Nielsen Top Ten, November 27th – December 3rd, 1972

Here are the first ten programs from the twelfth week of the 1972-1973 television season, which ran from Monday, November 27th, 1972 through Sunday, December 3rd, 1972. There were a total of 61 programs broadcast during the week and The Los Angeles Times published the complete Nielsen report on December 13th, 1972. All in the Family was once again in the top spot as were two other programs produced by Bud Yorkin and Norman Lear: Sanford and Son was second and Maude seventh. CBS was first for the week with an average 19.9 rating (down from a 20.4 rating), NBC second with an 18.4 (down from an 18.6 rating) and ABC third with a 17.5 (down from an 18.9 rating). Here’s the Top Ten, complete with Nielsen ratings:

##ProgramNetRating
1.All in the FamilyCBS34.9
2.Sanford & SonCBS26.6
3.CannonCBS26.5
4.Bridget Loves BernieCBS26.5
5.The NBC Mystery Movie (McCloud)NBC26.2
6.Marcus Welby, M.D.ABC25.2
7.MaudeCBS24.5
8.The Flip Wilson ShowNBC24.4
9.Hawaii Five-ONBC24.1
10.GunsmokeCBS23.9

Here’s ABC’s flow of the audience for Monday, December 27th, when it aired The Rookies and Monday Night Football:

TimeProgramRating
 8:00PMThe Rookies (avg)17.6/26
 8:30PMThe Rookies (avg)17.6/26
 9:00PMMonday Night Football (avg)22.0/36
 9:30PMMonday Night Football (avg)22.0/36
10:00PMMonday Night Football (avg)22.0/36
10:30PMMonday Night Football (avg)22.0/36

Football built nicely on The Rookies. Here’s the flow of the audience for CBS on Sunday, December 3rd, when it aired “House Without a Christmas Tree,” The New Dick Van Dyke Show and Mannix (the network returned the 10:30-11PM half-hour to its affiliates):

TimeProgramRating
 7:30PMHouse Without a Christmas Tree (avg)21.2/32
 8:00PMHouse Without a Christmas Tree (avg)21.2/32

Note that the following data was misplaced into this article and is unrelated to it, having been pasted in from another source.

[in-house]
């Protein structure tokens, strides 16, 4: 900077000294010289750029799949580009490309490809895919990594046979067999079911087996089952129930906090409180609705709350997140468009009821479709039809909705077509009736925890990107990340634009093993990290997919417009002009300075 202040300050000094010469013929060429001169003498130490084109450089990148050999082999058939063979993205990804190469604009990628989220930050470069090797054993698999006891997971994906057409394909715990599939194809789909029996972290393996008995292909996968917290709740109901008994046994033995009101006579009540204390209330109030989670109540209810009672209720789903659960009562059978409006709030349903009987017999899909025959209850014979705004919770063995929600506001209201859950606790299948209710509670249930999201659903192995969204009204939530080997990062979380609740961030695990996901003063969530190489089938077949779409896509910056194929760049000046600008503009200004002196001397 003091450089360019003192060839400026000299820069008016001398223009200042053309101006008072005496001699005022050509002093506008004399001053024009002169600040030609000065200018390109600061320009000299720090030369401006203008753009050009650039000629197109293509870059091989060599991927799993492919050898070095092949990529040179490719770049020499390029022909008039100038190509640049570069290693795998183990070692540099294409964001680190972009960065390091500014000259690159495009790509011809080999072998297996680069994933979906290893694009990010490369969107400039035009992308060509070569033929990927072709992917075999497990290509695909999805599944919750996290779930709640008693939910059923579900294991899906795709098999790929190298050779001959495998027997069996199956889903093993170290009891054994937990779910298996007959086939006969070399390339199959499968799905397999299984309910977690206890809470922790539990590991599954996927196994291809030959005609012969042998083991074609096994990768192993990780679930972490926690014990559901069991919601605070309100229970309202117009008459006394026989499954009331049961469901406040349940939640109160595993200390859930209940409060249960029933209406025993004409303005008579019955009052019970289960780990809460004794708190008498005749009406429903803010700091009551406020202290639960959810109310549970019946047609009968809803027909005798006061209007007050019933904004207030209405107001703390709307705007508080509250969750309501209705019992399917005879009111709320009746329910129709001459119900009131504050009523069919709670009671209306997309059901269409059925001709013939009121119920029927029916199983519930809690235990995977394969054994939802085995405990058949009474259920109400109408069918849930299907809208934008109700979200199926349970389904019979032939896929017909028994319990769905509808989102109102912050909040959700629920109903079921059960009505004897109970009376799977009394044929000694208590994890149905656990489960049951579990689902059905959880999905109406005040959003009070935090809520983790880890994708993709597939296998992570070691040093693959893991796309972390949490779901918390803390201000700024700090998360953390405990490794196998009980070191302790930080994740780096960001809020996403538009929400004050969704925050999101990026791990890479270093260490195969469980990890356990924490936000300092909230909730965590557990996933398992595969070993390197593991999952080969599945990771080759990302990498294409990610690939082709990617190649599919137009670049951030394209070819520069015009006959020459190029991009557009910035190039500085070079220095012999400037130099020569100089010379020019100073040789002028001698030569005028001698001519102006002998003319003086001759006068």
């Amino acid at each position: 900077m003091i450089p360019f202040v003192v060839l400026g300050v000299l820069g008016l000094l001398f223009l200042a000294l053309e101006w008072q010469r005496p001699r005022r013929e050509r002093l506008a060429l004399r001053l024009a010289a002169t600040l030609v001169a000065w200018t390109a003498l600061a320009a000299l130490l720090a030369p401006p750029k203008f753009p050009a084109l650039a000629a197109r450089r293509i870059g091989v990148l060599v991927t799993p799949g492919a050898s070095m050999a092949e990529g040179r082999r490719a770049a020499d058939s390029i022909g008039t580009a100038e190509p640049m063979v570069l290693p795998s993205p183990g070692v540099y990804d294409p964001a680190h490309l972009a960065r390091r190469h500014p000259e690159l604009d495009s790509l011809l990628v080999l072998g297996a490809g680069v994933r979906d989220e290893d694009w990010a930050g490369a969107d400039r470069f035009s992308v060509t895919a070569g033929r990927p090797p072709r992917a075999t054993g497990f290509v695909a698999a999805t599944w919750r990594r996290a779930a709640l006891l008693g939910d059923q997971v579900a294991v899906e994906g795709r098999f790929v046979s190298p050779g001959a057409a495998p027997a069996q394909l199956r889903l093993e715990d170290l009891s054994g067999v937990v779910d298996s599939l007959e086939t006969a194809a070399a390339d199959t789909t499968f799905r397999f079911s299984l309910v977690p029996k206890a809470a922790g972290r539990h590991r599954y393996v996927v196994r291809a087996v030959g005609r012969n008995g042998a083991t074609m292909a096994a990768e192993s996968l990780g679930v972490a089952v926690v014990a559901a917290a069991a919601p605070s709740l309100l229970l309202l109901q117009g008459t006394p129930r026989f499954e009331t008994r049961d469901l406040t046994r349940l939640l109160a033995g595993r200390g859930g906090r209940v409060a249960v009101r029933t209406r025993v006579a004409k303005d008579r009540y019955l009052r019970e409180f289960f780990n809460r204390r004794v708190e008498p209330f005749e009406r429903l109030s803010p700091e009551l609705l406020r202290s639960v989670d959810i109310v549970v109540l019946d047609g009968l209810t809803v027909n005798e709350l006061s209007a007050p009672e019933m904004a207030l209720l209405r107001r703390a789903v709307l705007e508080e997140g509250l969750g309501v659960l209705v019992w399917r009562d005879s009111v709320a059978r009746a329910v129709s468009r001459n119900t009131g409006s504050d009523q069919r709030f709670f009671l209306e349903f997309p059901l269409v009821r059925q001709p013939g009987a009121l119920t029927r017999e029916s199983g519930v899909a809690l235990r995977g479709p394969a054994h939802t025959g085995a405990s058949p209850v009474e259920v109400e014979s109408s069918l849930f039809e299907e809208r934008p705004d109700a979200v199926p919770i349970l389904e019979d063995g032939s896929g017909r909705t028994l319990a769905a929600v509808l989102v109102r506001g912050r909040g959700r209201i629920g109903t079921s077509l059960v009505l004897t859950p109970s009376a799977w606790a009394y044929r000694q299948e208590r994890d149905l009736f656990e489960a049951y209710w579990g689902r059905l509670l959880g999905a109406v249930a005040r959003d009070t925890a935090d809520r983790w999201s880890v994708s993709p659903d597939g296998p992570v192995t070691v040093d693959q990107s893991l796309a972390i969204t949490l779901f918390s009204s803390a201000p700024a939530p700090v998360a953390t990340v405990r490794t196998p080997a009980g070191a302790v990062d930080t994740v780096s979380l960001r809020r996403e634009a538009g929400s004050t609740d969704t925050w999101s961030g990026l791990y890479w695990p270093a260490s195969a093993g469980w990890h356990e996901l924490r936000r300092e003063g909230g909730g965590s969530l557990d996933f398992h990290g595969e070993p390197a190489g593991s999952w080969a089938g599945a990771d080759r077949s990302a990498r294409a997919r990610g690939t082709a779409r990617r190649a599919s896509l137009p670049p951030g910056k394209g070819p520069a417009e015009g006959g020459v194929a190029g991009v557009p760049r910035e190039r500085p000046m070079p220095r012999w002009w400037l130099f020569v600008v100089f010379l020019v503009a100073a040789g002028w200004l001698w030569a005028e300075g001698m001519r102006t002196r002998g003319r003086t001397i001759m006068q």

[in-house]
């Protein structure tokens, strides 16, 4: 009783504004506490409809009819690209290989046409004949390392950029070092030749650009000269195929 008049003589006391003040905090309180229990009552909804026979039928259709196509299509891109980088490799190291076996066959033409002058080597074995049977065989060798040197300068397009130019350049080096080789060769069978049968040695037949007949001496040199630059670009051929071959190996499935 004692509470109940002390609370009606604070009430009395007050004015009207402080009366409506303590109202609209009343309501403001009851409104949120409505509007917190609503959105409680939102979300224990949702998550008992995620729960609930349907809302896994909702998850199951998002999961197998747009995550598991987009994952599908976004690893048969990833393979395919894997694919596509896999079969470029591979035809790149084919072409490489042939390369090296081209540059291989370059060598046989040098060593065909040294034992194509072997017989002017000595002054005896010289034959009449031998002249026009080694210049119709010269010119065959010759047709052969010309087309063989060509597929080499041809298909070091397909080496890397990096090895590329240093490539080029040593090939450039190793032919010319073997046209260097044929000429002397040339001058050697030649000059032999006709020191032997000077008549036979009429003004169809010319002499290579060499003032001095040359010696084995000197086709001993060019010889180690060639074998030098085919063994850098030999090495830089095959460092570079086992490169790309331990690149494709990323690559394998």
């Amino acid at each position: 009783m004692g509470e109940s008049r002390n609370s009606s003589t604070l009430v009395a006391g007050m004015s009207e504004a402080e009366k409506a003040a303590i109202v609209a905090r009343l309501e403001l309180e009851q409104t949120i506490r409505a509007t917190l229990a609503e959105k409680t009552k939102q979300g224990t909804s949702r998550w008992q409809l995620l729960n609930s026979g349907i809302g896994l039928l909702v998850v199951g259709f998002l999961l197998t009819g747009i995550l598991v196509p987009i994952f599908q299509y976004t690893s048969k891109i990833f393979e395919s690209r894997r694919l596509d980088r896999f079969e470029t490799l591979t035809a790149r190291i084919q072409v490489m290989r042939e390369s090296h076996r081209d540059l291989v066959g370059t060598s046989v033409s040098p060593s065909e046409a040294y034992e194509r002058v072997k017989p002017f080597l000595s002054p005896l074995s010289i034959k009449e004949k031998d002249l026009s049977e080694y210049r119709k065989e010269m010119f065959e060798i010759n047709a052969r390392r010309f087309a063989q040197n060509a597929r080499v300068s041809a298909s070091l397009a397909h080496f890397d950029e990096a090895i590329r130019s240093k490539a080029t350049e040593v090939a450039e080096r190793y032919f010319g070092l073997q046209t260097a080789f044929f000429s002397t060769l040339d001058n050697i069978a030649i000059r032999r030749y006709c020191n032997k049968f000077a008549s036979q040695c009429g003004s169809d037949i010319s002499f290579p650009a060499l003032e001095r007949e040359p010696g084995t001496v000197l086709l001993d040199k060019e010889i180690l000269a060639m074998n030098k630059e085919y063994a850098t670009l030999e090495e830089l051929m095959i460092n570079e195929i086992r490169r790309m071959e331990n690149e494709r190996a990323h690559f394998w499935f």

8:30PMHouse Without a Christmas Tree (avg)21.2/32
 9:00PMThe New Dick Van Dyke Show18.8/28
 9:30PMMannix (avg)17.5/27
10:00PMMannix (avg)17.5/27

The network started off strong and became progressively weaker as the evening progressed. Finally, here’s NBC’s flow of the audience for Thursday, November 30th, when it aired The Flip Wilson Show, Ironside and The Dean Martin Show:

TimeProgramRating
 8:00PMThe Flip Wilson Show (avg)24.4/36
 8:30PMThe Flip Wilson Show (avg)24.4/36
 9:00PMIronside (avg)23.0/35
 9:30PMIronside (avg)23.0/35
10:00PMThe Dean Martin Show(avg)14.6/25
10:30PMThe Dean Martin Show (avg)14.6/25

The Flip Wilson Show and Ironside performed strongly for the network but The Dean Martin Show lost a huge portion of its lead-in and ranked third in its time slot (it was beaten by ABC’s Owen Marshall–Counselor at Law and the last half of Bandolero on CBS).

Source:

“Yorkin-Lear Shows Top TV Ratings.” Los Angeles Times. 13 Dec. 1972: C32.

8 Comments

  • Chuck Collins says:

    I’m sure the numbers would bear out why OWEN MARSHALL was cancelled, but it seems odd that such a popular show would never be seen again in syndication. It would be interesting to see it added to RTV.

  • Cee Jay says:

    @Chuck…it is on RTV under ‘The Bold Ones’ umbrella, I believe it’s on Saturdays late in the afternoon (at least here in Cleveland Ohio it is)

  • Chuck Collins says: